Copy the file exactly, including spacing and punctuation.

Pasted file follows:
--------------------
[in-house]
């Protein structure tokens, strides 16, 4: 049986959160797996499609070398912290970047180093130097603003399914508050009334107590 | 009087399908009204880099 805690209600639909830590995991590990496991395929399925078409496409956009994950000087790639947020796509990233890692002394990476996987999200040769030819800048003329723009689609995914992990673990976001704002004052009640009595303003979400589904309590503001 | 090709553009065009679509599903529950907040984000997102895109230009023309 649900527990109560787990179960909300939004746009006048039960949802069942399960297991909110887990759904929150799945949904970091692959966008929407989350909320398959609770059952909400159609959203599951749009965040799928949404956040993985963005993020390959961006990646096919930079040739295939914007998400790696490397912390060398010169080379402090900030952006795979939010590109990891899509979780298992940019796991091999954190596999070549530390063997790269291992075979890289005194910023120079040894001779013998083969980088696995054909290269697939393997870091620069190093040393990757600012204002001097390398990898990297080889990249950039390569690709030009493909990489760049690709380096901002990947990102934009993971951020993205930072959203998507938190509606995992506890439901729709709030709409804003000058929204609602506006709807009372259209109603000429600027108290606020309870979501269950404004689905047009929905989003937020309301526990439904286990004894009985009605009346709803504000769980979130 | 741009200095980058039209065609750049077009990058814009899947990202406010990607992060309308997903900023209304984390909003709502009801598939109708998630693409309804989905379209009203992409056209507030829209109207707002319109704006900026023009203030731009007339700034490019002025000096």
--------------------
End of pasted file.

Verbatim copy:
[in-house]
């Protein structure tokens, strides 16, 4: 049986959160797996499609070398912290970047180093130097603003399914508050009334107590 | 009087399908009204880099 805690209600639909830590995991590990496991395929399925078409496409956009994950000087790639947020796509990233890692002394990476996987999200040769030819800048003329723009689609995914992990673990976001704002004052009640009595303003979400589904309590503001 | 090709553009065009679509599903529950907040984000997102895109230009023309 649900527990109560787990179960909300939004746009006048039960949802069942399960297991909110887990759904929150799945949904970091692959966008929407989350909320398959609770059952909400159609959203599951749009965040799928949404956040993985963005993020390959961006990646096919930079040739295939914007998400790696490397912390060398010169080379402090900030952006795979939010590109990891899509979780298992940019796991091999954190596999070549530390063997790269291992075979890289005194910023120079040894001779013998083969980088696995054909290269697939393997870091620069190093040393990757600012204002001097390398990898990297080889990249950039390569690709030009493909990489760049690709380096901002990947990102934009993971951020993205930072959203998507938190509606995992506890439901729709709030709409804003000058929204609602506006709807009372259209109603000429600027108290606020309870979501269950404004689905047009929905989003937020309301526990439904286990004894009985009605009346709803504000769980979130 | 741009200095980058039209065609750049077009990058814009899947990202406010990607992060309308997903900023209304984390909003709502009801598939109708998630693409309804989905379209009203992409056209507030829209109207707002319109704006900026023009203030731009007339700034490019002025000096």